It is important to be debt-free. Having to pay EMIs when your income stops is like retiring with a millstone around your neck
T. Srikanth Bhagavat
The term ‘financial independence’ simply means that you have sufficient savings to live your life as you please. To some, it simply means retirement from work at the age of 58 and spending time with their families. For a few others, it is about pursuing their passions, without having to worry about the money. So, it can be time spent with NGOs or chasing a hobby, or even converting a hobby to a profession. Still others may want to continue working, but on their own terms.
To live such a life without having to worry about how your needs are going to be met, or rather with the knowledge that your needs will be satisfied comfortably is financial independence.
How does one reach such a state of bliss? There are financial and spiritual angles to it.
Getting to the financially blissful state
It is important to be debt-free. Having to pay EMIs when your income stops is like retiring with a millstone around your neck. By no stretch can you call it independence. Plan your independence day such that you repay your debts by then. A lot of forethought goes into spending only as much as you can afford. Hence, the need to borrow would be limited.
You have to build a retirement nest egg that can sustain your expenses through the rest of your life and your partner’s. This is a complex topic by itself, but the principles that determine the size of the corpus are your spending pattern, the rate of inflation and the manner in which you invest those savings when you retire, and the number of years that you want the corpus to last. An illustration is included here.
Apart from your normal living expenses, you need to plan for a few other costs.
Family needs: If your children or any other family members remain dependent on you into adulthood or are yet to finish their education, then this corpus needs is to be accumulated separately.
Emergency corpus: Set apart some funds to draw on in case of an emergency – medical or otherwise – regardless of how much insurance you possess.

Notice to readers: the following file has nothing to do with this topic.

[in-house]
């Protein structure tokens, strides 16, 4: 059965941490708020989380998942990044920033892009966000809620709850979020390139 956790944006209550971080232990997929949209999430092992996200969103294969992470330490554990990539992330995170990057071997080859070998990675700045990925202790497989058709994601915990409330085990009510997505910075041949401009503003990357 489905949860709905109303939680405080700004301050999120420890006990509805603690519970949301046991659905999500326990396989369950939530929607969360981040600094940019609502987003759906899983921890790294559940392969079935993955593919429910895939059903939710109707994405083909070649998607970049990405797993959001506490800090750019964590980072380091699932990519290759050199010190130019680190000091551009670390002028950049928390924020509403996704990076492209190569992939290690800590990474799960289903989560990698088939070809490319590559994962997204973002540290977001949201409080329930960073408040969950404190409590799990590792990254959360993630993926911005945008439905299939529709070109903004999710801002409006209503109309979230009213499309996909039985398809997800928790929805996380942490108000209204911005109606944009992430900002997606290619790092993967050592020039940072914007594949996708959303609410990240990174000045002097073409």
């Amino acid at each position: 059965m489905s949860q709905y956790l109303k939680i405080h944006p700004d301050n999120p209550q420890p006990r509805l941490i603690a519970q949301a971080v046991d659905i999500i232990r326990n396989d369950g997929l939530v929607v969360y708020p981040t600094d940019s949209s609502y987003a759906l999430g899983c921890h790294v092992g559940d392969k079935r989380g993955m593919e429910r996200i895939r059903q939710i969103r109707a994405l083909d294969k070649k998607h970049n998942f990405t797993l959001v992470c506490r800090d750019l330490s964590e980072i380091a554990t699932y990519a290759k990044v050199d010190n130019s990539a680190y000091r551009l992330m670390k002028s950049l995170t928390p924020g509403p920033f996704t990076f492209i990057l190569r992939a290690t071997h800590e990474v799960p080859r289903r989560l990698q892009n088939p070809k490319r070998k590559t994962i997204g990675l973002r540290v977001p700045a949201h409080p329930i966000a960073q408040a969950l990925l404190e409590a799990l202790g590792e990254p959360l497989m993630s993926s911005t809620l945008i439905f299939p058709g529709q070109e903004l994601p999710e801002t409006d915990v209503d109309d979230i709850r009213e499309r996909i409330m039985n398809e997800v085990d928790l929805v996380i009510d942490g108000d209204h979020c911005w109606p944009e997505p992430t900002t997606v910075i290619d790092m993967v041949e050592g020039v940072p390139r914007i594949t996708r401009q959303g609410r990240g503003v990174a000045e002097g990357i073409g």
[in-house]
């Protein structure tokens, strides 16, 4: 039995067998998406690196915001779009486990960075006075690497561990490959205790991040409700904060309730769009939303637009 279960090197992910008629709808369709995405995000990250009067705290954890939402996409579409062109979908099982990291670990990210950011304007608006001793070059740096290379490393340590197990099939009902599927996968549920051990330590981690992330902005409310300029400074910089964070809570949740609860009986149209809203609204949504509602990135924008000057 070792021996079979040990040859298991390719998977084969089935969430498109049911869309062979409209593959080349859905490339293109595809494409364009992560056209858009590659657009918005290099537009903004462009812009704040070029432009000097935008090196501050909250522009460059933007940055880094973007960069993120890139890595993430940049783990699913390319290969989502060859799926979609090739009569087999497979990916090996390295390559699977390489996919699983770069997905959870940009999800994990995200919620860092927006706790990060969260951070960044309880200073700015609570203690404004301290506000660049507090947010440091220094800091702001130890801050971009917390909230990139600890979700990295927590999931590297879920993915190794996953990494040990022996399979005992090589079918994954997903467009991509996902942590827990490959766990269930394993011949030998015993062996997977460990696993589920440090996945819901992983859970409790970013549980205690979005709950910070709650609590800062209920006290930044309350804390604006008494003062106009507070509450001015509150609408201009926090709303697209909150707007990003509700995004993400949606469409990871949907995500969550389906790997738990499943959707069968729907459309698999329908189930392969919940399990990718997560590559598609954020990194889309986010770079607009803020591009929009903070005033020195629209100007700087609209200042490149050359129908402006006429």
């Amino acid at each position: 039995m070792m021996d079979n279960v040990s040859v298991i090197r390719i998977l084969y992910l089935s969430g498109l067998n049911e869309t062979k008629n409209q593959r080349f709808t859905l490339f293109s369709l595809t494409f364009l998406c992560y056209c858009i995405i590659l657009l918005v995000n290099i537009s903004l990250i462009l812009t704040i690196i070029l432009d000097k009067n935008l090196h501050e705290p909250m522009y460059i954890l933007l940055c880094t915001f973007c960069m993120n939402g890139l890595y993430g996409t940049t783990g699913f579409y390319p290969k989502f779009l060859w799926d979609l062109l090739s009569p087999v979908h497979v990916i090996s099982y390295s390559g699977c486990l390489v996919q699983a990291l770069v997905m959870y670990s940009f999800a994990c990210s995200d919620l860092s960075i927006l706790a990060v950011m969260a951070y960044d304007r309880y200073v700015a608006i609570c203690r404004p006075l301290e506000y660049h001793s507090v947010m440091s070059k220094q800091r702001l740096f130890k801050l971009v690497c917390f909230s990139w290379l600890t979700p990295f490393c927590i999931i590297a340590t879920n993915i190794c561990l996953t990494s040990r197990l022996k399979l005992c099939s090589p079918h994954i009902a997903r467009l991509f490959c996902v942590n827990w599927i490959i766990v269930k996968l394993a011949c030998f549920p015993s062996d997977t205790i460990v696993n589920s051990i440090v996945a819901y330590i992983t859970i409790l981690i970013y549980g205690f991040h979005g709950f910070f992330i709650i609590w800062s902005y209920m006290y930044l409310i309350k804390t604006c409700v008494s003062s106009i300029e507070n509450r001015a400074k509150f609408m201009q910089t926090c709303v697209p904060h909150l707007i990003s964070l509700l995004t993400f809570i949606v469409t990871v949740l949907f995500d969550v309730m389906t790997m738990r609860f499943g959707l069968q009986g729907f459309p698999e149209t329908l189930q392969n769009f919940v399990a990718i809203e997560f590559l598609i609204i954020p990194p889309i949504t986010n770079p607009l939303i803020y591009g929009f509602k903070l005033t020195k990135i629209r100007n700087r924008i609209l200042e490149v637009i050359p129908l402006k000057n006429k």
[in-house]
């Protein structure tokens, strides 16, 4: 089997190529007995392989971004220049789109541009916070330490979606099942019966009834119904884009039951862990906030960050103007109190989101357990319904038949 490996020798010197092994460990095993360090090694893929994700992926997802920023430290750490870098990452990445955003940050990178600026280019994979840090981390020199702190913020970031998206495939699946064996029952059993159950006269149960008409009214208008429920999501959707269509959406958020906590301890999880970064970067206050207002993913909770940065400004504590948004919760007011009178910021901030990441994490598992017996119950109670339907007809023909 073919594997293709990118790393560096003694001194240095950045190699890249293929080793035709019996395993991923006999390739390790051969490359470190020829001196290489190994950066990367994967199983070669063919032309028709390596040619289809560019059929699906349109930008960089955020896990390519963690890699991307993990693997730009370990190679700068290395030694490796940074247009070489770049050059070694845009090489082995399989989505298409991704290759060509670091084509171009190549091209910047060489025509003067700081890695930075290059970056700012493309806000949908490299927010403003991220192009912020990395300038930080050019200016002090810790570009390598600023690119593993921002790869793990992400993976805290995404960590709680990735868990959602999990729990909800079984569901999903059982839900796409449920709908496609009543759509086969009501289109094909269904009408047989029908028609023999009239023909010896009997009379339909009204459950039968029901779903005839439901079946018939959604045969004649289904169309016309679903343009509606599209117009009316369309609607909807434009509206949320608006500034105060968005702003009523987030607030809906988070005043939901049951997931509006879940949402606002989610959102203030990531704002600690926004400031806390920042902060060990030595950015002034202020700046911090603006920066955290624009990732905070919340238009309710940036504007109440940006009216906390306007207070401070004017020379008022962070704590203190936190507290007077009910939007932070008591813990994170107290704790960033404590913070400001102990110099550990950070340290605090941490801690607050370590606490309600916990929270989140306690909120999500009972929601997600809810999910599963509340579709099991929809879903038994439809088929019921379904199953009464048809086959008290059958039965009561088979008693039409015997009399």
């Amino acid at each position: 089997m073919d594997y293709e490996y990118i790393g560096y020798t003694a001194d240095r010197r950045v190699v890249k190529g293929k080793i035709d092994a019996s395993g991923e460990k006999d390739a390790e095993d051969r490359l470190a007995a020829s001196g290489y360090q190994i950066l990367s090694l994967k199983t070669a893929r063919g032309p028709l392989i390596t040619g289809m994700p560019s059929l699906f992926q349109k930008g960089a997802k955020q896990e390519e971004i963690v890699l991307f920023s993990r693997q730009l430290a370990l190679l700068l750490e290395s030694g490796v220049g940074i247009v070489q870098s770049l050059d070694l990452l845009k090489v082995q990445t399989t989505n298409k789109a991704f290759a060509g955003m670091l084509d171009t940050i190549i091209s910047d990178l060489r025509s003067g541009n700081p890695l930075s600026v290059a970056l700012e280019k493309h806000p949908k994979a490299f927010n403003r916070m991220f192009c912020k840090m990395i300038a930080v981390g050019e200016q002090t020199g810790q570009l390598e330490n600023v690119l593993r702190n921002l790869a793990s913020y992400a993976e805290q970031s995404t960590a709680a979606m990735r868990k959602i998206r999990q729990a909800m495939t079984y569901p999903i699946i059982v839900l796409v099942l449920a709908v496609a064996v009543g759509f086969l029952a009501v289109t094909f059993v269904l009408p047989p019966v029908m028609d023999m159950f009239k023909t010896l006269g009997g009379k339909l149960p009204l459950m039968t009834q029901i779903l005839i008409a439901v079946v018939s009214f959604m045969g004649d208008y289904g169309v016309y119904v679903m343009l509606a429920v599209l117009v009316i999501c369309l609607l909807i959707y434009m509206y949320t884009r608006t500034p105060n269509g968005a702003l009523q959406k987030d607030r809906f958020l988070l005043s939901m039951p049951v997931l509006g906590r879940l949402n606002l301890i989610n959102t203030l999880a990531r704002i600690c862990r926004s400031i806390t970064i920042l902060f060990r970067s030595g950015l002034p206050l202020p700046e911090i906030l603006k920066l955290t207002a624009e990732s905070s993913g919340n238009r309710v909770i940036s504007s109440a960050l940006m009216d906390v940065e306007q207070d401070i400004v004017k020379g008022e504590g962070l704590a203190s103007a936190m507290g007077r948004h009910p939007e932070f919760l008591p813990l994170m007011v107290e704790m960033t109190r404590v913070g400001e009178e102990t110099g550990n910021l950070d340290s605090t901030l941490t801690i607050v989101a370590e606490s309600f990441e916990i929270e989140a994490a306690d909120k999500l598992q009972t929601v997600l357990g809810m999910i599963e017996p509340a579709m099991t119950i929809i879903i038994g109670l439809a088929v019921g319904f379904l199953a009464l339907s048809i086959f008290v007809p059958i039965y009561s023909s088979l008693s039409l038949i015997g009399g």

Holiday fund: You plan to travel till your last breath. Great. Just ensure that you have a separate fund for it. The size depends on whether your travels are domestic or international; luxury or budget. Fix the frequency of trips. This amount should be kept separate so that its depletion does not affect your day-to-day living.
Maintenance fund: You need to regularly repair, renovate, repaint the house, and refurnish it too.
Depreciation fund: You may want to change cars periodically, replace home equipment, computers, phones etc. Unknowingly, you may end up spending a lot on such things. It is better to plan for those purchases.
When estimating your post-retirement expenses, do not forget to factor in cultural needs such as gifting. I remind many to factor in giving (charity) as well. So is the case with the cost of pursuing your hobbies. If you want to pursue any kind of entrepreneurial dream, build a corpus for it, so that such that the venture’s success or failure does not impact the security of your retirement.
Finally, increase allocation for medical expenses as you get older.
These lists can go on endlessly. Longer the list, the tougher the plan. Tougher the plan, the longer the time you need to accumulate the corpus. Longer the time needed, the more the sacrifices you need to make now. All this begs the question, what then is the real secret to financial independence? It is actually “contentment.” Contentment comes out of limiting your desires and living a minimalistic life (not necessarily that of a monk!). But think like a monk. This kind of thinking results in less baggage for you to manage through your life. Striking that balance between need and want is the prime determinant of your financial independence. It will eventually impact your work-life balance, which has surprising results on the need for premature retirement also! This is the spiritual angle to financial independence that in my view is as important as the financial angle.(The writer is the Managing Director, Hexagon Capital Advisors, A Registered Investment Advisor)